The Bureau's consideration of petitioner's case in a categorical mannerunder 28 C.F.R. 550.58(a) and Program Statement 5162.04 is consistent withwell-recognized administrative law principles. The Court has held that,"even if a statutory scheme requires individualized determinations,"an agency "has the authority to rely on rulemaking to resolve certainissues of general applicability unless Congress clearly expresses an intentto withhold that authority." American Hosp. Ass'n v. NLRB, 499 U.S.606, 612 (1991); see Heckler v. Campbell, 461 U.S. 458, 467 (1983) (SocialSecurity Act's contemplation of individualized determinations of disabilityclaims based on evidence adduced at a hearing does not bar Secretary "fromrelying on rulemaking to resolve certain classes of issues"); FederalPower Comm'n v. Texaco, Inc., 377 U.S. at 44 (agency not required to repeatedlyrelitigate issues that may be fairly and efficiently established in singlerulemaking proceeding); United States v. Storer Broad. Co., 351 U.S. 192,205 (1956) (even where agency's enabling statute requires it to hold hearing,agency may rely on rulemaking authority to determine issues that do notrequire case-by-case consideration); cf. Independent Fed'n of Flight Attendantsv. Zipes, 491 U.S. 754, 760-761 (1989) ("law in general * * * doesnot interpret a grant of discretion to eliminate all 'categorical rules'").That Congress vested BOP with the discretion to grant early release "doesnot imply a mandate that this must be inevitably done by examining eachcase rather than by identifying groups." Kenneth Culp Davis, AdministrativeLaw Text 145 (3d ed. 1972) (quoting Fook Hong Mak v. INS, 435 F.2d 728,730 (2d Cir. 1970)).13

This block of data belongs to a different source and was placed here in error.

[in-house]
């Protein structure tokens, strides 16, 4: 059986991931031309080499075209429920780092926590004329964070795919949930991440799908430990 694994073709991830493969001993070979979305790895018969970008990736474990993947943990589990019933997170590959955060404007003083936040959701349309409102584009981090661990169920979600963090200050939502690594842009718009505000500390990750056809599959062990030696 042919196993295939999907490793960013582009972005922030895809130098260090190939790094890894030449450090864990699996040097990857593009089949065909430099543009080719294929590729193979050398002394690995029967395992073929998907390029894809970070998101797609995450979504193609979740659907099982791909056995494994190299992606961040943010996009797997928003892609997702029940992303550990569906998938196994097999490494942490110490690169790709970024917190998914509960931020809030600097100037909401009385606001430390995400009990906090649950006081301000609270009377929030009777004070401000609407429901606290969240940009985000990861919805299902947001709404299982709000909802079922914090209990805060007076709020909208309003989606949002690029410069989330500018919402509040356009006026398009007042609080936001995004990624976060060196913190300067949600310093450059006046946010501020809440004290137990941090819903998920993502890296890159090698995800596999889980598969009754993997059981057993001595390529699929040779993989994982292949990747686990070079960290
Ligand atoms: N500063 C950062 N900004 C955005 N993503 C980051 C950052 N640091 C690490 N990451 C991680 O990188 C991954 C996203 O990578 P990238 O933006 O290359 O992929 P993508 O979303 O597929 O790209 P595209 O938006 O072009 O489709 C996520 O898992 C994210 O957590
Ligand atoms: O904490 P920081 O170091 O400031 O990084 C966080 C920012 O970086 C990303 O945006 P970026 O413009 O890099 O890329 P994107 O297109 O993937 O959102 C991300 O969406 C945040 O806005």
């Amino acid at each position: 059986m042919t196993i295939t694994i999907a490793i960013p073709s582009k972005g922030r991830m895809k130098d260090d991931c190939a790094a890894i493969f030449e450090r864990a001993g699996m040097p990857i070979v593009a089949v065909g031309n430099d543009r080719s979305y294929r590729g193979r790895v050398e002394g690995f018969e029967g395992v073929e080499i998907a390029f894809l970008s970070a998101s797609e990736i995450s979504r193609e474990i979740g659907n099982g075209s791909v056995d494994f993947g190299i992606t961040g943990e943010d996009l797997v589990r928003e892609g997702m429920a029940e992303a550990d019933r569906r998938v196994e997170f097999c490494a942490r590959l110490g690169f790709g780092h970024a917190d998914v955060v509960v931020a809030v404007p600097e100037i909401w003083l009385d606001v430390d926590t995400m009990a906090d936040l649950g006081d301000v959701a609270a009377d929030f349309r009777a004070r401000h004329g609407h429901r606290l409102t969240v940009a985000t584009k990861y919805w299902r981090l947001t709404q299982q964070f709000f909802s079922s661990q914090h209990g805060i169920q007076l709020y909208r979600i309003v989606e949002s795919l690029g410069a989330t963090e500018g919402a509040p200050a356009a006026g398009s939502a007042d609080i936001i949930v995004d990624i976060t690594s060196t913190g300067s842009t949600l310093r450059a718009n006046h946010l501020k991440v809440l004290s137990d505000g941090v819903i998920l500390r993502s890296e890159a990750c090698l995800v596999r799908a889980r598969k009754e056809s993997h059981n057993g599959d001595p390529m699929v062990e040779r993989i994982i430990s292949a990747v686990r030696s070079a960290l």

2. The Bureau of Prisons permissibly construed its discretionary authorityunder Section 3621(e)(2)(B) to allow it to determine that prisoners convictedof a felony that involved the carrying, possession, or use of a firearmor other dangerous weapon pose a sufficient risk of danger to public safetythat they should be denied early release. The fact that Congress respondedto concerns about the release of prisoners convicted of violent offensesby drafting the statute to bar their release does not preclude BOP fromconsidering a prisoner's potential dangerousness, as reflected by his priorinvolvement with a firearm during the commission of a felony, as a factorin determining whether to grant early release. The Court made clear in INSv. Yang that where Congress confers discretionary authority on a decisionmakerto grant a benefit to persons who satisfy certain statutory prerequisites,the decisionmaker is not precluded from considering factors that are connectedto the statutory prerequisites, so long as such consideration does not makea nullity of the statute. 519 U.S. at 30-31. The Bureau's considerationof whether a prisoner's conviction involved the carrying, possession, oruse of a firearm certainly does not render Section 3621(e)(2)(B) a nullity;many prisoners may satisfy both the statutory prerequisites and the regulatorycriteria for early release. "In Fiscal Year 1999, 2,633 inmates werereleased early pursuant to 18 U.S.C. § 3621(e). Since the Bureau implementedthis provision, a total of 6,559 inmates have been granted a reduction intheir term of imprisonment." Bureau of Prisons, Substance Abuse TreatmentPrograms in the Federal Bureau of Prisons, Report to Congress 12 (Jan. 2000).Moreover, the Bureau's early release regulation, 28 C.F.R. 550.58(a)(1)(vi)(B),and Program Statement 5162.04, in no way bar a prisoner like petitionerfrom participating in the Bureau's residential substance abuse treatmentprogram. They only deny one type of incentive to certain prisoners in acategorical manner, while leaving them eligible for other types of incentives.See 28 C.F.R. 550.57(a).14